The number 13 turned
out to be lucky for singer Will Downing. With his first dozen albums,
the popular balladeer breezed into the studio, recorded his vocals and
went about his merry way. But last year, as he embarked upon his latest
recording, he fell down the stairs in his home. At first he blamed it
on the fact that he wasnt wearing slippers, until he found himself
slipping in other ways: His muscles ultimately weakened to the point where
it was hard to get out of a chair, cross a room or even breathe. Diagnosed
with Polymyositis, an autoimmune disease that affects the muscles around
the trunk area, he had to sing from a hospital bed or his wheelchair,
recording only a line or a two at a time. To take such tiny steps to finish
that 13th album, After Tonight, made him feel very fortunate
Pamela Johnson, ABILITY Magazines managing editor, caught up with
Downing one evening at home, where he talked about facing the greatest
challenge of his life, his biggest fears and the new faith hes found
in a higher power, and also in himself.
Pamela Johnson: How are you feeling today?
Will Downing: Pretty good.
PJ: Excellent. I was just listening to your new album and liking it
WD: Well, you have to listen to it some more until you love it! Liking
it aint gonna cut it!
PJ: [laughs] You had quite a challenge recording it. You started to
feel some of the symptoms of polymyositis around the holidays last year?
WD: Yeah, thats when I fell down a flight of stairs at home.
PJ: From the muscle weakness?
WD: Well, I didnt know what it was at the time. I figured, Okay,
I didnt have my slippers on. My foot slipped. Then another thing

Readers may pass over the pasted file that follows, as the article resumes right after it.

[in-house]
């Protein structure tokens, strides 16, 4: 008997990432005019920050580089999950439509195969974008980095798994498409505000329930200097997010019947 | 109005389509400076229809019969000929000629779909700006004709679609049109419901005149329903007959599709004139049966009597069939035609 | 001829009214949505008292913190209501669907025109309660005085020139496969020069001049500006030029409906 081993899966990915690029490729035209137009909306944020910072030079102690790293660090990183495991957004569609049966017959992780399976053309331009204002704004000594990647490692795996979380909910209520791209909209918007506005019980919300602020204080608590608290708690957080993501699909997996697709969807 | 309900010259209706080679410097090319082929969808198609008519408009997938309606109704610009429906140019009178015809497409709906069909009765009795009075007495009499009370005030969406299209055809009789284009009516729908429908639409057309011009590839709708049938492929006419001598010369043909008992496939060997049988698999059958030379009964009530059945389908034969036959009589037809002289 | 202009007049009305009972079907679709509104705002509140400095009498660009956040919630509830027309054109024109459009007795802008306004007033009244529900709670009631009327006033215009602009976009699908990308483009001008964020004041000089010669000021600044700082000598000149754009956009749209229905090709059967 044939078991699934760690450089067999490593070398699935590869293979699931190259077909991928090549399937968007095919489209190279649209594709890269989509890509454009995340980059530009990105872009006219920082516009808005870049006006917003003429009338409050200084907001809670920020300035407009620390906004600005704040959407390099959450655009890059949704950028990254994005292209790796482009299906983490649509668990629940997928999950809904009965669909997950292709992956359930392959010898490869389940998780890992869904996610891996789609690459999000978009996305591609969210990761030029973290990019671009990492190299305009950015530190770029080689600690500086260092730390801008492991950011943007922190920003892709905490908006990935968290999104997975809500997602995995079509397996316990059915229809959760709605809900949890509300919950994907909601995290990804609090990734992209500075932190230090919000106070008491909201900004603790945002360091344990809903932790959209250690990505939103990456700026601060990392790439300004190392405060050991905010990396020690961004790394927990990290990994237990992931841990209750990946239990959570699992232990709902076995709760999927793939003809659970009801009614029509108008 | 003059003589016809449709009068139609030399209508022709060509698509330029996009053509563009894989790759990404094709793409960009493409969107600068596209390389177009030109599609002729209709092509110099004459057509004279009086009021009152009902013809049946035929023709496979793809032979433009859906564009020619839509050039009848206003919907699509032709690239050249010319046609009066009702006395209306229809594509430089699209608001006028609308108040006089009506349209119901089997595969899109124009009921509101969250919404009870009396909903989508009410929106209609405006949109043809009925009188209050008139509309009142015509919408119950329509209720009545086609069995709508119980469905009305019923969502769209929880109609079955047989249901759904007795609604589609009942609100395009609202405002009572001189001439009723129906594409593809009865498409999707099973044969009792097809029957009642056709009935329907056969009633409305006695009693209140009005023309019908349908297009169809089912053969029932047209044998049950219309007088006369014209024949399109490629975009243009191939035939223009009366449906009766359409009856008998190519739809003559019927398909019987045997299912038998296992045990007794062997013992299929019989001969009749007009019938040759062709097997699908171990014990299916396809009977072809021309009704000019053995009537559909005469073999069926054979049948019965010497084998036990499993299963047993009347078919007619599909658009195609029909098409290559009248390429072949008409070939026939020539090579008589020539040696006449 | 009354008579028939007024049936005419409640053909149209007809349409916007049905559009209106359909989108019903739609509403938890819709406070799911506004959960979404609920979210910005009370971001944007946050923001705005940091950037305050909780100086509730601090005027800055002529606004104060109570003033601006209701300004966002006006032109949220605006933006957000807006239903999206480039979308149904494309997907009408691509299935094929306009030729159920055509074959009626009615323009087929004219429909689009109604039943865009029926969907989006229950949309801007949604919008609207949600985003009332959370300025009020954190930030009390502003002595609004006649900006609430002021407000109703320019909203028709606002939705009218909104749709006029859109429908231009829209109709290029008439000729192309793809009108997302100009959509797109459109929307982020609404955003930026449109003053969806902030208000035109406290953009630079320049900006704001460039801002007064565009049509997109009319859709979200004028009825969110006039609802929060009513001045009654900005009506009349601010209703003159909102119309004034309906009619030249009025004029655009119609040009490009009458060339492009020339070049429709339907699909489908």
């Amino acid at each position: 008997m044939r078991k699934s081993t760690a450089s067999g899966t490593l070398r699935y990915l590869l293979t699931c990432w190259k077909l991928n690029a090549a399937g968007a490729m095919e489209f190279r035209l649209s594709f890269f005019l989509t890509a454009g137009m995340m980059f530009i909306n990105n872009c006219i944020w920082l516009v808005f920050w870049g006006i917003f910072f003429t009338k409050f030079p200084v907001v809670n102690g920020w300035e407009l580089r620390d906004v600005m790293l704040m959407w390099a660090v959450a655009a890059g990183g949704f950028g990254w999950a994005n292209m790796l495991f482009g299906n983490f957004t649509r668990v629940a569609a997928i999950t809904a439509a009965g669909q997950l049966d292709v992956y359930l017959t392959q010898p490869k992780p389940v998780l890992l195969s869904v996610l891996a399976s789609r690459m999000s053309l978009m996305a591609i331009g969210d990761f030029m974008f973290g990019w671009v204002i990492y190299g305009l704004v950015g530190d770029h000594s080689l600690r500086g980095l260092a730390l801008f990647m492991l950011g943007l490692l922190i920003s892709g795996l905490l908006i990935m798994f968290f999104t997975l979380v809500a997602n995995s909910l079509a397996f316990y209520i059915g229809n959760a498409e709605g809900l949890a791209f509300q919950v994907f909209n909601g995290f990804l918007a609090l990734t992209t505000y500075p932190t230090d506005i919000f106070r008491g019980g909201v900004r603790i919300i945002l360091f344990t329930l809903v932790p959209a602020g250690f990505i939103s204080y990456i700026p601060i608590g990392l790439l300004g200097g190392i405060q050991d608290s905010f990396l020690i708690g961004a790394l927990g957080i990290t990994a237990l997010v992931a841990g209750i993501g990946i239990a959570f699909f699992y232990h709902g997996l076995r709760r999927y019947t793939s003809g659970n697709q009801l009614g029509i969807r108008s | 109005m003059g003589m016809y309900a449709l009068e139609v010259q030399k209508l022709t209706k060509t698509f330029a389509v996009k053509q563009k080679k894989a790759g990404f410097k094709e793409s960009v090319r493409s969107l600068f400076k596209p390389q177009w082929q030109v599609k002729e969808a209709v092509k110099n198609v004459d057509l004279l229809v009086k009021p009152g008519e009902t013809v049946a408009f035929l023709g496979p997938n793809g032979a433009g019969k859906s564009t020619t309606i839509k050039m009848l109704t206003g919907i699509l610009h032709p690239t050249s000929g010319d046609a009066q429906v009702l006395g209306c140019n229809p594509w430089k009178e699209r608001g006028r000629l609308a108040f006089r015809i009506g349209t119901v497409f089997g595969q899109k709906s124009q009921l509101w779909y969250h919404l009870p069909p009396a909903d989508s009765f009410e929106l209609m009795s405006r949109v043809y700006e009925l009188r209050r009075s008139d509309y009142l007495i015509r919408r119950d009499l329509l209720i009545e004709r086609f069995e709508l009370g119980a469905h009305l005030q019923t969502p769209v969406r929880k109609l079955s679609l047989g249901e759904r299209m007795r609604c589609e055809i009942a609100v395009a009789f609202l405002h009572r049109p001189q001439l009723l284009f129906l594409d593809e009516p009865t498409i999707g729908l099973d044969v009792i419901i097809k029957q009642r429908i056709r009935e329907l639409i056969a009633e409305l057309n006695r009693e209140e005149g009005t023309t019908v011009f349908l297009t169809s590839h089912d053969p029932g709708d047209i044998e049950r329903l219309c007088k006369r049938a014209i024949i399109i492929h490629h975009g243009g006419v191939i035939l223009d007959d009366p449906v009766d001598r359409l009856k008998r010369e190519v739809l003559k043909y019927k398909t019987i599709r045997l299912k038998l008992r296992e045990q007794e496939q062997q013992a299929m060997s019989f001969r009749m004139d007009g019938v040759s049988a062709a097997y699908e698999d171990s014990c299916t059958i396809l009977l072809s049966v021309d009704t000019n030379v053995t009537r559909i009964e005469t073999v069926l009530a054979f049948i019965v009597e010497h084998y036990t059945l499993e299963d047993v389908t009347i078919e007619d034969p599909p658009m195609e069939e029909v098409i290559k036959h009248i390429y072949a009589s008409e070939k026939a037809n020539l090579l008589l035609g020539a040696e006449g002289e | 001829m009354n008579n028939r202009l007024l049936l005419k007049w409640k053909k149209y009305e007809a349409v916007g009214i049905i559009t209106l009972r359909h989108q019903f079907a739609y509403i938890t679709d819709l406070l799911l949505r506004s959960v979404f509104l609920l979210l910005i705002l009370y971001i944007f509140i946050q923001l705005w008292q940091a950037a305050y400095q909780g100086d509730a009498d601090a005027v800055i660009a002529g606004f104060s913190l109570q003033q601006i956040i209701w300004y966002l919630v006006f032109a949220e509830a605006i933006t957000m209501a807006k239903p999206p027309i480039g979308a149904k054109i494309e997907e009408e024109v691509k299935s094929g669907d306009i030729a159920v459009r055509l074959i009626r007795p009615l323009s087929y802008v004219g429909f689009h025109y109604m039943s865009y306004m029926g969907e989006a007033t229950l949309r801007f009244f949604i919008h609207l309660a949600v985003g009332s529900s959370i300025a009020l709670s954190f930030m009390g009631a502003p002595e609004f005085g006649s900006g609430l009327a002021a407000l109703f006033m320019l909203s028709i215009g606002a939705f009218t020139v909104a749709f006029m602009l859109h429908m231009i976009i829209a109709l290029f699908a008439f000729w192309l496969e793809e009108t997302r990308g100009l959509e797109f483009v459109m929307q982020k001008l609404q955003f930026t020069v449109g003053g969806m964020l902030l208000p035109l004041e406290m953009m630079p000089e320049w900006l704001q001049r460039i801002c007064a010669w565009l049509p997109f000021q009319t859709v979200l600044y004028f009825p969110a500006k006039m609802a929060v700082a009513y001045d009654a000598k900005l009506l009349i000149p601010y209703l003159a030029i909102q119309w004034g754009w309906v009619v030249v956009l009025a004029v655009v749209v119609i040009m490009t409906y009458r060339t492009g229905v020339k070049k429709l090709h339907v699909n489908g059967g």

would happen and I would blame it on something else. But it was this polymyositis
slowly taking my muscles and reducing them to nothing.
PJ: I heard you were being a little hard-headed, and didnt go
to the doctor immediately. When did you actually get there?
WD: On January 3rd, 2007. I had gone through at least a month of these
symptoms before I went to the doctor. Im the type of person who
can start feeling like somethings wronga toothache or whateverand
I can say, Oh, Ill be fine tomorrow, and Im going
to put it off until its excruciating. Thats what I did in
this case, and obviously I made the wrong decision.
PJ: Did waiting cost you?
WD: Doctors didnt say that, but when youre dealing with an
illness of any type, the earlier the better. If you feel something, you
should go get it checked out.
PJ: So thats something you would do going forward, that was a lesson
left with you?
WD: From here on out, thats going to be my mindset. Thats
what I would recommend to anyone.
PJ: After you fell down the stairs, what else were you feeling that was
WD: It felt as if I had someone on my back, like I was carrying another
person around. When I walked, it was hard for me to lift my feet up, or
to lift something, or to get up or even stand up. Id be on a plane
and theyd be deboarding, and it took me forever just to stand up
and get my bearings. It was like nothing Ive ever felt before.
PJ: You had plans to tour at the beginning of the year, right?